The other day, as I was surveying a building in the lower north section of Philadelphia, I stumbled upon a treasure that had been hidden in the basement of a former Jesuit convent for over 50 years: An original George Nelson Clock.
This mid-century-modern treasure was hanging on for dear life by its original Chronopak as if it had plunged through the acoustical tile ceiling that had been retrofitted in the mid 70’s then left to rot after the convent was abandoned. This design was the first of over 150 clock designs created by George Nelson Associates for Howard Miller (Herman Millers’ son) in 1947. This particular clock is known as the Ball or Atomic Clock and is identified by the number sequence “4755”.
George Nelson often collaborated with other designers, and in the case of the Ball Clock, the story goes that Nelson was at a dinner party with Isamu Noguchi, Irving Harper and Bucky Fuller. They were all sketching and “had a little bit too much to drink,” said Nelson. The morning after, a drawing of the Ball Clock lay innocently on a roll of drafting paper… “I don’t know to this day who cooked it up,” said Nelson. “I know it wasn’t me. It might have been Irving, but he didn’t think so. [We] both guessed that Isamu had probably done it because [he] has a genius for doing two stupid things and making something extraordinary out of the combination. It could have been an additive thing, but we never knew.”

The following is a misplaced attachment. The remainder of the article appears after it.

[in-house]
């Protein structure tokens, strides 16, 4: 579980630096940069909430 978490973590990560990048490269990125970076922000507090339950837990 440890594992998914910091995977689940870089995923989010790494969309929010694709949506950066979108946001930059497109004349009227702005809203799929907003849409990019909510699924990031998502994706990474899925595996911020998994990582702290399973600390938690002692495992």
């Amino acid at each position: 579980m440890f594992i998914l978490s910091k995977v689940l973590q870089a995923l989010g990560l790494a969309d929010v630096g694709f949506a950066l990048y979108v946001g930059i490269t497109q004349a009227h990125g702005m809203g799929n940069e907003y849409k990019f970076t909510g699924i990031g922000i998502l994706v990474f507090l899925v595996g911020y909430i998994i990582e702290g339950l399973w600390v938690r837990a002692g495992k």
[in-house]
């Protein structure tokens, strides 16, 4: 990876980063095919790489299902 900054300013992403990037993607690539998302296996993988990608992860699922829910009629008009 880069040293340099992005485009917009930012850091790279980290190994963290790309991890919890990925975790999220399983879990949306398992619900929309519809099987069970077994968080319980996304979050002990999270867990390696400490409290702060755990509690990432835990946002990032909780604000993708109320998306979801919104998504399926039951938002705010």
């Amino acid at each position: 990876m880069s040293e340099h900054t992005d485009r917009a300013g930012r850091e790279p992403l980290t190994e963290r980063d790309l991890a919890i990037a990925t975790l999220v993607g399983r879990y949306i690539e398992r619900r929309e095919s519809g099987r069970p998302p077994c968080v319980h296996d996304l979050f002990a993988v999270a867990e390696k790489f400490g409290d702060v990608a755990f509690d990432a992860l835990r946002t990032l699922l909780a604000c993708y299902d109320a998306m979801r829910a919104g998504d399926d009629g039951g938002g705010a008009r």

After Howard Miller discontinued the line in the 1980’s, Vitra picked it up in the 1990’s. The Ball Clock was originally available in six color variations. The one I found featured multi-colored wooden balls, brass spindles, solid black clock hands, and a white metal casing. Older Nelson Ball Clocks feature a wooden plate instead of a metal plate on the back of the clock. Reproductions tend to have colors on the tips of the two clock hands, where the originals had solid black or metal hands.
As an architect and designer, I feel privileged to be the current owner of this little piece of modern history. I plan on cherishing it until I die, at which point, I will hand it down to my children, and hopefully they will hand it down to their children, and so on.